Let me see if I remember them all. The one on the left is the wool from the class. The second, the dark brown, is tussah silk. The third narrow strip is angora rabbit fur – it hadn’t been prepared for spinning, and had mats in it so there isn’t much. The last is soy silk. I spun them all on one of the two similar drop spindles, and knit them all on the same needles, and you can see how different they are. The soy silk came out much thicker than the tussah silk, and the angora is very fuzzy and drove me crazy. I had more of the soy silk than any of the others, so I spun and knit up the rest of it to see what it would look like.
I was addicted. I bought a bunch of bamboo, and started spinning that up. I carried my drop spindle around with me, and spun while waiting for the bus, or at the train station,and during lunch at work. I spun while watching movies, and while talking with friends. I spun at Craft Night, and this led to the next step in my addiction. Bigger and better ways of getting my fix.
I was talking about something with a friend at Craft Night, a weekly crafting group I run in a nice café. We were off to the side a little, and another friend came up and I prepared to go rejoin the main group. “I’m off to continue spinning,” I believe I said. “Oh, you spin?” said the friend I had been talking to. “You know, my aunt has a spinning wheel she wants to get rid of. Do you know anyone who might be interested?” I sat back down at the table.
Mama had a good spinning wheel, but I wasn’t brave enough to ask if she’d be willing to lend it to me. I drooled over the ones at the yarn stores, and in the magazines. They were so pretty! Like this one. And this one. And this one. But they are all expensive, and this was about the same time as Himself quit his job to do his last semester of his masters’ of education and his student teaching, which was great in the long run and we referred him during that time as gainfully unemployed — but there was no spare money. Particularly not that much money. But my friend’s aunt wanted to get rid of a spinning wheel . . . .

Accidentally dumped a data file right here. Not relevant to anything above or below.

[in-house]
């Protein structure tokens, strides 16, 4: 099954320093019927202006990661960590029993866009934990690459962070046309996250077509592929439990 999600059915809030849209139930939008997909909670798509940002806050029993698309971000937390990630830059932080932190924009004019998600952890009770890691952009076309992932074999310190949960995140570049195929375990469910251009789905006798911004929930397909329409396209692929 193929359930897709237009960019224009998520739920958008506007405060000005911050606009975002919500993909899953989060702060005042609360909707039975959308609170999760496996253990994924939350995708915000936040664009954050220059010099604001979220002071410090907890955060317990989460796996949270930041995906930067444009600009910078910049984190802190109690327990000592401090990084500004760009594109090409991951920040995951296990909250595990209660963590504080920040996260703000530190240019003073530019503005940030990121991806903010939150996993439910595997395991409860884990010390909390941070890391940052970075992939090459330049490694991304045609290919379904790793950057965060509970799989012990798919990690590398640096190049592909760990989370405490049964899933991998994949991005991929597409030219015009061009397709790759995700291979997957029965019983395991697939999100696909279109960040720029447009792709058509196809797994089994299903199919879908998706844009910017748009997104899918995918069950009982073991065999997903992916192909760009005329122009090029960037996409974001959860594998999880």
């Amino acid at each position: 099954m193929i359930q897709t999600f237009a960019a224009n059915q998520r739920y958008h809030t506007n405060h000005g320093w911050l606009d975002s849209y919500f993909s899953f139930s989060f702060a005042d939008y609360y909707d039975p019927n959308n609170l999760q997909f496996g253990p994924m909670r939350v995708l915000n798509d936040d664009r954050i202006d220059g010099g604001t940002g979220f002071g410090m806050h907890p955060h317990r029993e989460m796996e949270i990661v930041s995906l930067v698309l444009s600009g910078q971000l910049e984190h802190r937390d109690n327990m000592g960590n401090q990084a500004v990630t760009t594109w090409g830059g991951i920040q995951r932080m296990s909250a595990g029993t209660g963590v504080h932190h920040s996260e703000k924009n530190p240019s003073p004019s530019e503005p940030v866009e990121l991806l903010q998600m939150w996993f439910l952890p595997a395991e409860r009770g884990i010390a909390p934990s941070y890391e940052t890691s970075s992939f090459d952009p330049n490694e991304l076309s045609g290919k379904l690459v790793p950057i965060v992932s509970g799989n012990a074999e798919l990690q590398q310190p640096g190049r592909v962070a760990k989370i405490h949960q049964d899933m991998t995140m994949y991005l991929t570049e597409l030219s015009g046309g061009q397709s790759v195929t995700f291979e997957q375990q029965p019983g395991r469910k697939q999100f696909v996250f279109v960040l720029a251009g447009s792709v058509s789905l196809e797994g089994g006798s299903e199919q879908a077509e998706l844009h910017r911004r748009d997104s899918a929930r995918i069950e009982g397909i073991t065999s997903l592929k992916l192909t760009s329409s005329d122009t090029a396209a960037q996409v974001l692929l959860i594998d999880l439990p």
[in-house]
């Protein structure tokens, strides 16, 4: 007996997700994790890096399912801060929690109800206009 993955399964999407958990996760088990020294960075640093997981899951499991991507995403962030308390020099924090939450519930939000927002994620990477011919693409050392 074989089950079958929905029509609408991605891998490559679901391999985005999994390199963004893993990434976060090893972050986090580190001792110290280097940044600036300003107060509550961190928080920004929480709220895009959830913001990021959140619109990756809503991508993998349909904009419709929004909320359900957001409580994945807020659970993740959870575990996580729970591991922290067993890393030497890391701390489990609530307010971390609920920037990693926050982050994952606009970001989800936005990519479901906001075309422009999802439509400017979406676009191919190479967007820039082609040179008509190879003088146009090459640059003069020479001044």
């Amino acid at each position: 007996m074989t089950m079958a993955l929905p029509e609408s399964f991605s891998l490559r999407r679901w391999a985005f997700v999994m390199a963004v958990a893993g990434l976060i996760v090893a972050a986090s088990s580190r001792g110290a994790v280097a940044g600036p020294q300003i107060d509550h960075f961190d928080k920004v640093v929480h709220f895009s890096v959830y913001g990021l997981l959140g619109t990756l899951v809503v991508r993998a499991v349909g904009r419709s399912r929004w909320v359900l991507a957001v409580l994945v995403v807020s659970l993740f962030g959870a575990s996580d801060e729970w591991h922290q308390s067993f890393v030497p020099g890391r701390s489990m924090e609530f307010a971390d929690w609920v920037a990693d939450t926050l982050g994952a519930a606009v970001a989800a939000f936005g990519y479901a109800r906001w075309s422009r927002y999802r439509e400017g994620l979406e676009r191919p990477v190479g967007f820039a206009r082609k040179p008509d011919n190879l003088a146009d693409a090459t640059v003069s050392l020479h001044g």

“How much is she asking for it?” I ventured.
“Well, she had thought about just giving it to someone who would give it a good home, but we convinced her she should at least ask for maybe $50 to $100.”
I shook my head. Even that was more than I could spare at the moment. However . . . . “I have absolutely no spare income right now,” I said, “but do you think she’d be interested in barter?”
And that’s how I got an Ashford Joy spinning wheel for just one pair of hand knit socks – and I didn’t have to spin the yarn to knit. The Joy is a folding spinning wheel and I got the bag as well, so I can take her places. I named her Esmeralda de Periwinkle.
Thus far, I have taken her to Maine, to western Pennsylvania, to Craft Night, and to the Sewing Circloid — which is supposed to be machine sewing, but they decided that a spinning wheel counted as a machine. I have spun lots of things on her, some with better results than others. She’s mesmerizing, and not just for me. I can stop an entire room of conversation when I open her up and start spinning!
In the beginning of all of my excitement about spinning, I spent a lot of time babbling about this cool new thing I was doing to anyone who would listen. My grandmother, 90 years old at the time, listened, and bought me a subscription to Spin Off magazine. She died five months ago. I don’t think I’ll be able to recycle the Spin Off issues that have come since them. I may not read them often, but I’m going to keep them, carefully tucked in with my knitting books. Maybe someday I’ll take Esmeralda out of the basement and set her up in the spare room, and try to teach my children to spin, and tell them about their grandma and great-grandma teaching me.